- Page 1Scene It? Lights, Camera, Action
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- Review Price: £34.98
Forget the nightmare before Christmas – everybody with a family knows that the real terror takes place somewhere between Christmas lunch and New Years Eve. Once the presents have been opened, the roast has been consumed and the naps are over, extended families that might not always spend that much time together are suddenly stuck with plenty of time and a desire to spend it together, but not that much idea of what to do with it. If you want to avoid friction, it can help to oil those family wheels and find something everyone can join in with. In the past, we played parlour games or board games, and increasingly video games are taking a similar role. Anyone who had a Wii last Christmas will remember how Wii Sports could get everyone from the sulkiest kids to grandpa up and playing, but the likes of Guitar Hero, Singstar, the Eyetoy games and Sony’s Buzz range of quiz games were doing the same thing some time before.
And now Microsoft wants a piece of the action, as it works to rebrand the Xbox 360 as more than the hardcore gamer’s console. Based on the best-selling range of DVD movie board games, Scene It? Lights, Camera, Action is a quiz game that comes bundled with a set of four special controllers. In fact, in true movie-making fashion, Scene It! plays homage to the PS2’s Buzz; the four ‘Big Button’ controllers follow the same four button plus big ‘buzzer’ layout as Buzz’s own controllers, though they actually look more stylish, feel more solid and are – best of all – wireless. AA batteries have been sensibly included – otherwise there would have been a lot of miserable punters on Christmas Day – and the controllers work with a special IR module that plugs into a spare USB socket on the 360.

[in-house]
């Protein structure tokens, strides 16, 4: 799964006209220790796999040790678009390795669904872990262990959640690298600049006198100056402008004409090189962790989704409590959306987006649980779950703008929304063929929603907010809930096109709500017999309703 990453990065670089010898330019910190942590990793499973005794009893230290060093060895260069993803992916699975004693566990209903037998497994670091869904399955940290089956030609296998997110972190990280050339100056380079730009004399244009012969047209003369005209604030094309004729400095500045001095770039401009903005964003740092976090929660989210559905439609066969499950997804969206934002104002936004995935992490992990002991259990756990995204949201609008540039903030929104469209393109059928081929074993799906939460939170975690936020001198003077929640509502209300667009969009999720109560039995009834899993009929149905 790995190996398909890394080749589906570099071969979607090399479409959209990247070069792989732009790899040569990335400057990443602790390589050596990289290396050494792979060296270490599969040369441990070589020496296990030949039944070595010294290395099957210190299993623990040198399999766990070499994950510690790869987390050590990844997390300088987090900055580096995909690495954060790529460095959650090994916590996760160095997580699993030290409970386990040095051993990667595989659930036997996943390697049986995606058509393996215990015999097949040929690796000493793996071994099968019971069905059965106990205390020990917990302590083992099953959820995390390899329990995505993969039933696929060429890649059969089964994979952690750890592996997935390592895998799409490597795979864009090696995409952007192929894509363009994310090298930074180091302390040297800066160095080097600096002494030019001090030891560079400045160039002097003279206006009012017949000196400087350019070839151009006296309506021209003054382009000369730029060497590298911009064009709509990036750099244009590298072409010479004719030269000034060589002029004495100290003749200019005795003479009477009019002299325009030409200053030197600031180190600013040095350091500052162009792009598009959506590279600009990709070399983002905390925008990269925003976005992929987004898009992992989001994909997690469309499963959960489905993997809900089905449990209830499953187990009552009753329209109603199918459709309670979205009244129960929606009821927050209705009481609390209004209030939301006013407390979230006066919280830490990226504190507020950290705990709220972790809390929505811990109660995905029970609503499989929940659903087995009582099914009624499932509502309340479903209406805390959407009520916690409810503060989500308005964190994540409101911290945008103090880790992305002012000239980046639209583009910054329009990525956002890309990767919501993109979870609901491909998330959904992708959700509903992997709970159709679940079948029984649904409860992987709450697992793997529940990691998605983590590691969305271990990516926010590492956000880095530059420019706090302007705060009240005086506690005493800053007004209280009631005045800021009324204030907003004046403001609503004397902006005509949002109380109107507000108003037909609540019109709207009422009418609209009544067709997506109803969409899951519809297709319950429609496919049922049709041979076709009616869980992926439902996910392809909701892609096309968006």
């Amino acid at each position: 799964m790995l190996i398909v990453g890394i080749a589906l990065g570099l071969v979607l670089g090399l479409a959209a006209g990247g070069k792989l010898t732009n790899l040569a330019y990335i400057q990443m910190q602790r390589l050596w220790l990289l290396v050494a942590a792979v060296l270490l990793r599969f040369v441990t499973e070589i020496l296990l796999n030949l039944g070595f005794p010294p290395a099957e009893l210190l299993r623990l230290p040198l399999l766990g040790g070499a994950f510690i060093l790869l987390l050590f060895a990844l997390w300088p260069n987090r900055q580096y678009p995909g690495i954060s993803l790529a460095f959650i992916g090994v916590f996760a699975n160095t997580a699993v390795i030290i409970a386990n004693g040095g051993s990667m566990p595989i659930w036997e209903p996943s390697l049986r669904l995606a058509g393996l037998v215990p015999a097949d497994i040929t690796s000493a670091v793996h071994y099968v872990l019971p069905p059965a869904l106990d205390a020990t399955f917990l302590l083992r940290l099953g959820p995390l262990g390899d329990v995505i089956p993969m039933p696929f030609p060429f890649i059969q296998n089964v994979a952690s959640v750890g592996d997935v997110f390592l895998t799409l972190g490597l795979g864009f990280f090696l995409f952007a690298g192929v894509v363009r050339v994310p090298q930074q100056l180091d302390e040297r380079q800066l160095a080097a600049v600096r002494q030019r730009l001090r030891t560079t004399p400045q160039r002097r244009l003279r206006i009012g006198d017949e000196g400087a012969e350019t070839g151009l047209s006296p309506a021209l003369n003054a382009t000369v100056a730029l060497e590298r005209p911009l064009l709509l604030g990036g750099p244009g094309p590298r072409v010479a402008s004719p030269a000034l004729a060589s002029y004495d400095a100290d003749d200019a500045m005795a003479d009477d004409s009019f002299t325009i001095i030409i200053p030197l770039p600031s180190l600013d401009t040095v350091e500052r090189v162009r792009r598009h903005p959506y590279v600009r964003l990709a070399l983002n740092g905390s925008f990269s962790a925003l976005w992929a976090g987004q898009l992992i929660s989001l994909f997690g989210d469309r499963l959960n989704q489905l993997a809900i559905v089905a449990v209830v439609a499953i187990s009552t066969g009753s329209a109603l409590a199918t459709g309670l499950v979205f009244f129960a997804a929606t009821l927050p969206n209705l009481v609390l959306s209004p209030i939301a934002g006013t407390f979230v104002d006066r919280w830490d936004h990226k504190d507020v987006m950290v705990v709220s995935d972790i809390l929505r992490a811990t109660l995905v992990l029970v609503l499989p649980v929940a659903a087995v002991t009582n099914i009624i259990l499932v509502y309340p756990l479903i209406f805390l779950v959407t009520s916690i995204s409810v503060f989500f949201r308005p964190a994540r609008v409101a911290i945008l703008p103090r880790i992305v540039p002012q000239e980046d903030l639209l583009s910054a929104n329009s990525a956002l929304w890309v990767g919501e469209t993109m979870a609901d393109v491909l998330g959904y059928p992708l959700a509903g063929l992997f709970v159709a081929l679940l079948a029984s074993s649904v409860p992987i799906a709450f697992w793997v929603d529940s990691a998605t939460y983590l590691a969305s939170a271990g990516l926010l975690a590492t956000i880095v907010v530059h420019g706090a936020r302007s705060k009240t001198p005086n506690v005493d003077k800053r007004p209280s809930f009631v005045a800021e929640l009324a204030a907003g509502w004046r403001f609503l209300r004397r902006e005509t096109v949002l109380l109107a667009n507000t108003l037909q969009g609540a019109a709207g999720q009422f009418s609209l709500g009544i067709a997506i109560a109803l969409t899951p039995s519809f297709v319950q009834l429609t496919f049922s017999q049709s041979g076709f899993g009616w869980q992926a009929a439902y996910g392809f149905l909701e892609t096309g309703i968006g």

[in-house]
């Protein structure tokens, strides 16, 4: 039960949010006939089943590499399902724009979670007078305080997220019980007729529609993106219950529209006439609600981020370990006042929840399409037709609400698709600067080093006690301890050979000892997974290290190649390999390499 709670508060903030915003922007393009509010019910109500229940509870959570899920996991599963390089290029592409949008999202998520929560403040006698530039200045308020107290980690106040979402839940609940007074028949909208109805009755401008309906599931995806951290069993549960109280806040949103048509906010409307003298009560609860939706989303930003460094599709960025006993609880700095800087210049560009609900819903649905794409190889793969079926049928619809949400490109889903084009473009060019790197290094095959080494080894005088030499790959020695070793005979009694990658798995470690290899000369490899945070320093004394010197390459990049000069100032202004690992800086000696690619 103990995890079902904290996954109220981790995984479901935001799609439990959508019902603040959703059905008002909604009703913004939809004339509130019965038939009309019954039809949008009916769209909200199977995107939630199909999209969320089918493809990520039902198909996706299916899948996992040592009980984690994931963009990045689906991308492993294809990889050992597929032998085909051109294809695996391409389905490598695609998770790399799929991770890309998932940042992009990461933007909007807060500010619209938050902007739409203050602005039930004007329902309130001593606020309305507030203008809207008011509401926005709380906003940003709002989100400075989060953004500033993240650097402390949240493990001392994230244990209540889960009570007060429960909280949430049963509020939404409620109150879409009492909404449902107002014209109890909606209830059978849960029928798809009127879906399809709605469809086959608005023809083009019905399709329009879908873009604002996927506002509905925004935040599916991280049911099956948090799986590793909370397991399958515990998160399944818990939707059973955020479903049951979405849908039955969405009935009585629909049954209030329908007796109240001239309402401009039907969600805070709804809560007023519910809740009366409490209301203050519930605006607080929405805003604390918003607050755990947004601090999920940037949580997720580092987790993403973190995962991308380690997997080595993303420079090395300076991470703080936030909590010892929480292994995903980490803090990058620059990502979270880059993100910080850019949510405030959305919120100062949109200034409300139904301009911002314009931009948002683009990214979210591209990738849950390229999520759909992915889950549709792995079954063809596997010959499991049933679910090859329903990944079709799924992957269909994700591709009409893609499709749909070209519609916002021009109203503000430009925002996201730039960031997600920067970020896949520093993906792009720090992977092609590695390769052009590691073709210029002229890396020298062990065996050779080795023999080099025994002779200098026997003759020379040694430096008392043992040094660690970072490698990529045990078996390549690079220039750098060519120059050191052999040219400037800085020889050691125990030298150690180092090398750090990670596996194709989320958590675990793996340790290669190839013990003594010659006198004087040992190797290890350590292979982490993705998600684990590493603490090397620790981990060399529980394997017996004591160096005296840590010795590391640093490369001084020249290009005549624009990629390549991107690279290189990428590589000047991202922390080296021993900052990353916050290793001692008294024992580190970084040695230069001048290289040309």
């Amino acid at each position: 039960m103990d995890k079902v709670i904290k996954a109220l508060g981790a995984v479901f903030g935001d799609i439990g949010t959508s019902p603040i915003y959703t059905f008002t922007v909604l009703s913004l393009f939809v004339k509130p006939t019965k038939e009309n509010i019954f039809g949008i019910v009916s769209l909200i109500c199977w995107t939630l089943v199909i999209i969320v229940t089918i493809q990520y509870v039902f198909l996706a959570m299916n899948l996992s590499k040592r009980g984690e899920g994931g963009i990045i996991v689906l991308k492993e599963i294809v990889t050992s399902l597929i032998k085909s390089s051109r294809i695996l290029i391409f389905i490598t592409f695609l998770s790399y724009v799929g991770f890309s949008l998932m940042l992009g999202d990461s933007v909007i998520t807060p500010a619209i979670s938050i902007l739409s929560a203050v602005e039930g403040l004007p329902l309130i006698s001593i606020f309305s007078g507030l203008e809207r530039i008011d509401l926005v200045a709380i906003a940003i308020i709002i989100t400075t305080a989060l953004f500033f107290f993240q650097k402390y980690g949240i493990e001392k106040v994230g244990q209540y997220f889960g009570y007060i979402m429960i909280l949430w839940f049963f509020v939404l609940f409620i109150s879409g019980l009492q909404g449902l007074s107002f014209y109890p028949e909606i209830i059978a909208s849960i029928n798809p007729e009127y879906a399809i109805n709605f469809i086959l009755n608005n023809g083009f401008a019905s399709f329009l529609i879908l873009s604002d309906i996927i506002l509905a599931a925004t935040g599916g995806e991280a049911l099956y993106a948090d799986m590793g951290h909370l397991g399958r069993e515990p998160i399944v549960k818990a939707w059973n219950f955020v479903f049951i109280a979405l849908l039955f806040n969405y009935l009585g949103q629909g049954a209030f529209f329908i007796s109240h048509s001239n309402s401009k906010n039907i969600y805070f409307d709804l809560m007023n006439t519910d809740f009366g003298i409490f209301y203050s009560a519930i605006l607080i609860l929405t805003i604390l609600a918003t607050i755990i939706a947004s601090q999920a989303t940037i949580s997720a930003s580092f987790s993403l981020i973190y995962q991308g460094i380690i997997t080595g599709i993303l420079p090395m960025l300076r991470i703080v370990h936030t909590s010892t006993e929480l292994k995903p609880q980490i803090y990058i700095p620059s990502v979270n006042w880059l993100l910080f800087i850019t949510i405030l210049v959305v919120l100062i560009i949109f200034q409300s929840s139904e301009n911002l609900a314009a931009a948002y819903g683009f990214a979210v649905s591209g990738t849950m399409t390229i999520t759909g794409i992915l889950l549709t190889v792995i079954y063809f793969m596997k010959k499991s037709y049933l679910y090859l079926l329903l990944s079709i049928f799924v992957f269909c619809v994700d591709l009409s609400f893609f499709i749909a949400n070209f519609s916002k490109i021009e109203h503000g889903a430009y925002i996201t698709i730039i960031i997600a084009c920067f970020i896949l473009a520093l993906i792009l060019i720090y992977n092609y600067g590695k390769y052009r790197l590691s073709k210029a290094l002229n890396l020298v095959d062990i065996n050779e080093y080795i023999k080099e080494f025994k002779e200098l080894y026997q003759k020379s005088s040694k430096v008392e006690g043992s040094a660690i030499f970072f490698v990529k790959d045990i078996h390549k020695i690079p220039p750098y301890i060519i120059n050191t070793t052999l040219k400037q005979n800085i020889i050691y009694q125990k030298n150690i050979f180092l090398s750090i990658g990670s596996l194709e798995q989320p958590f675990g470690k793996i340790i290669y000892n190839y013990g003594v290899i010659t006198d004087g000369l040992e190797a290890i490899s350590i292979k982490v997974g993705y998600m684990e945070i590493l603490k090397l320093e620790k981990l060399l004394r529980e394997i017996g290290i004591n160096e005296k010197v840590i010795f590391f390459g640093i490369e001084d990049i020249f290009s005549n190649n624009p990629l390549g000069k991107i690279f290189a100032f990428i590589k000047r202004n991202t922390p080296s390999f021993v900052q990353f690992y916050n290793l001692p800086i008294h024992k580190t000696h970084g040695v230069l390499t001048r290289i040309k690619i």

The game itself doesn’t stick so closely to Buzz’s virtual quiz show format. Instead, players are stars entering the Hollywood studio system, and the game is structured around a series of rounds played out in different studio facilities with the whole thing compared by an unseen producer. While not as stratospherically annoying as Buzz’s Aussie presenter, the producer’s irritating quips will still grate once the game has got a lot of play, but the saving grace is that his presence is fairly minimal. You can choose to play a short game (approx. 30 minutes) of three rounds of three sections each plus a fourth ‘final cut’ round, or to play a longer game where each round extends to five sections.